Oregon Teachers Plan Walkout to Push for Classroom Funding

In this April 10, 2019, photo, educators from across the metro are gathered at Pioneer Courthouse Square to press the Oregon Legislature for more school funding.
In this April 10, 2019, photo, educators from across the metro are gathered at Pioneer Courthouse Square to press the Oregon Legislature for more school funding.
—Mark Graves/The Oregonian via AP
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Salem, Ore.

Tens of thousands of teachers are expected to walk out across Oregon this week, adding to the string of nationwide protests over class sizes and education funding.

Schools around the state, including Oregon's largest district, Portland Public Schools, will close for at least part of Wednesday as educators press for more money from lawmakers. Some schools will stay open, as teachers opt for sit-ins or after-school rallies. Most schools participating in the walkout will still have staff on hand to administer national Advanced Placement testing or provide food and care to low-income students.

Oregon schools have some of the highest class sizes and lowest graduation rates in the United States. Districts have just one librarian, or none at all, fewer than the recommended number of counselors and been forced to cut programs like physical education and music.

"Our educators have been trying their hardest to cover up for our funding losses and try to do more with less," said John Larson, president of the Oregon Education Association. "We are to a point now that we can't do that anymore. We want to show that Oregon isn't immune to the problems we see in other walkouts throughout the country."

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The action follows a wave of teacher activism that began in West Virginia in 2018 and was followed by Oklahoma, Kentucky, and Arizona. Teachers in North Carolina and South Carolina rallied at their respective state capitols last week seeking more money.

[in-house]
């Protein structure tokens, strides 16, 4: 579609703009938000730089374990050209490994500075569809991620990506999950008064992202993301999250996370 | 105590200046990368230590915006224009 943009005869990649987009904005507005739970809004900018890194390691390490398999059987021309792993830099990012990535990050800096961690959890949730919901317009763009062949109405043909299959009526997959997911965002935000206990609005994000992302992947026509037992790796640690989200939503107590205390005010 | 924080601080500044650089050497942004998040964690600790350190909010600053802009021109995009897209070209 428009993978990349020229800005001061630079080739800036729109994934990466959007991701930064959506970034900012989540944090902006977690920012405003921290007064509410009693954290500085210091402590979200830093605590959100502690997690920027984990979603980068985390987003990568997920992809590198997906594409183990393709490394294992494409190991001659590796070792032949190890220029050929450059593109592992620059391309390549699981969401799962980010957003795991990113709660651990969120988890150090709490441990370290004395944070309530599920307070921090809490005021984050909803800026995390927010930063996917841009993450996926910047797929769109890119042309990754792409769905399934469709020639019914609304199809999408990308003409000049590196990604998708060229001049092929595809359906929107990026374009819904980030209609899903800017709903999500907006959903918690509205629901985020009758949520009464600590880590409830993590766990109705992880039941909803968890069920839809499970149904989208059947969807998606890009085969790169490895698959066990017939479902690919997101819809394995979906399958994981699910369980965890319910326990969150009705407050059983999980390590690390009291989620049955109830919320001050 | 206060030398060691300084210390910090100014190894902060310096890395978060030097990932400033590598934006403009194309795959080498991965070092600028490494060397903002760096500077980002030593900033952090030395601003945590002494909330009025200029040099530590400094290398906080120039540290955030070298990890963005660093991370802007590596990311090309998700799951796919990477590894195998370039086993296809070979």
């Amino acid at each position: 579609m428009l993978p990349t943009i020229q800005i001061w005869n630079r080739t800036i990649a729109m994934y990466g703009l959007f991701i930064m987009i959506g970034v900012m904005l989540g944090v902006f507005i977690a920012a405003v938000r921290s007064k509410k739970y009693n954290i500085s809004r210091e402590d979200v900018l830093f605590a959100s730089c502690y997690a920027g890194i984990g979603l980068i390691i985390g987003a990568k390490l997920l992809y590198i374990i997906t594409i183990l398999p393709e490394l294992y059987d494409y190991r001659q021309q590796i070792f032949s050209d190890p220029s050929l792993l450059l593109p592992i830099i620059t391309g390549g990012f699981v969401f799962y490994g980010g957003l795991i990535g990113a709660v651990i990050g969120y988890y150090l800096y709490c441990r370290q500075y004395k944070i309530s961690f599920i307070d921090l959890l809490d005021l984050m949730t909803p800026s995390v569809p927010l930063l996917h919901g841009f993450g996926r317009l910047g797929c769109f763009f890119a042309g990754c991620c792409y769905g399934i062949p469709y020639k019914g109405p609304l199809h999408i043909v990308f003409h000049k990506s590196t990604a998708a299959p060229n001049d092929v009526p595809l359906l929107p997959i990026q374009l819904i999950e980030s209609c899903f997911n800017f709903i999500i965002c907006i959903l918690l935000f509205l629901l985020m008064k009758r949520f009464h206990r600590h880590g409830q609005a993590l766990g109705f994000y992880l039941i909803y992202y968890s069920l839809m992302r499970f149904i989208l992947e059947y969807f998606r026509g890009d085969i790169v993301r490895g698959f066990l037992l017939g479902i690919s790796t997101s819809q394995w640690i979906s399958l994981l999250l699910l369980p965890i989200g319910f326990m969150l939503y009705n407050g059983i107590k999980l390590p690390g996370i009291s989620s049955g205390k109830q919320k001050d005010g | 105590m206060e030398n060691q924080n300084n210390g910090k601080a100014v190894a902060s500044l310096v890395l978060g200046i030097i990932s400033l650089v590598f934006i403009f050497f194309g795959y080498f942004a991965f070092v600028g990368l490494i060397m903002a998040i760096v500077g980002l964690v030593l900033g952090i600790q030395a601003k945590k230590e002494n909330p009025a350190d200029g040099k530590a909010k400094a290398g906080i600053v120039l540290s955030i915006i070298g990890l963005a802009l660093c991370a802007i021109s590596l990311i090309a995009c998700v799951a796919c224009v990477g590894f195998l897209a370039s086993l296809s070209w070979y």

But unlike other states, Oregon teachers want to make it clear they're not pushing for pay raises or other union demands. They say they're walking out to highlight the conditions inside the classroom and how years of lower funding has affected children's learning opportunities.

"This has nothing to do with bargaining and everything to do with providing for our kids," said Imelda Cortez, a 5th grade teacher at Howard Elementary School in Eugene. "The conditions have gotten so difficult that we haven't been able to meet their needs. It's sad to admit as a teacher, but these kids deserve a better education than what they're currently receiving."

Cortez attended the same elementary school where she's now been a teacher for the past 15 years. She watched as the education she received as a child slowly disappeared: Class sizes swelled from 17 to 32 kids, and a lack of funding meant fewer nurses and librarians in addition to cutting extracurricular activities.

Teachers also say they're unequipped to handle the complex behavioral problems increasingly exhibited by their students. Oregon has half the nationally recommended amount of school counselors at a time when 17 percent of 8th graders say they have contemplated suicide in the past year, according to the Oregon Health Authority.

The state's school funding problem can be traced to the 1990s, when voters passed two ballot measures to limit property taxes. Suddenly, the state—not cities—had primary authority over funding schools.

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Lawmakers were never able to keep up with the rising costs of educating students and underfunded schools by as much as 38 percent of recommended levels in 2011, according to the state's Quality Education Commission.

The Legislature this year is poised to pass a $1 billion per year funding package for schools to use to boost academic performance and expand mental health services.

The House sent the proposal to the Senate last week, but the measure, which relies on a minimal tax on Oregon's wealthiest businesses, will likely be sent to the voters to decide.

"Our current school funding formula simply isn't enough to fund schools," said Barbara Smith Warner, the Portland Democrat behind the measure. "Teachers are at a crisis point and are now visually showing the public how bad the situation's become."

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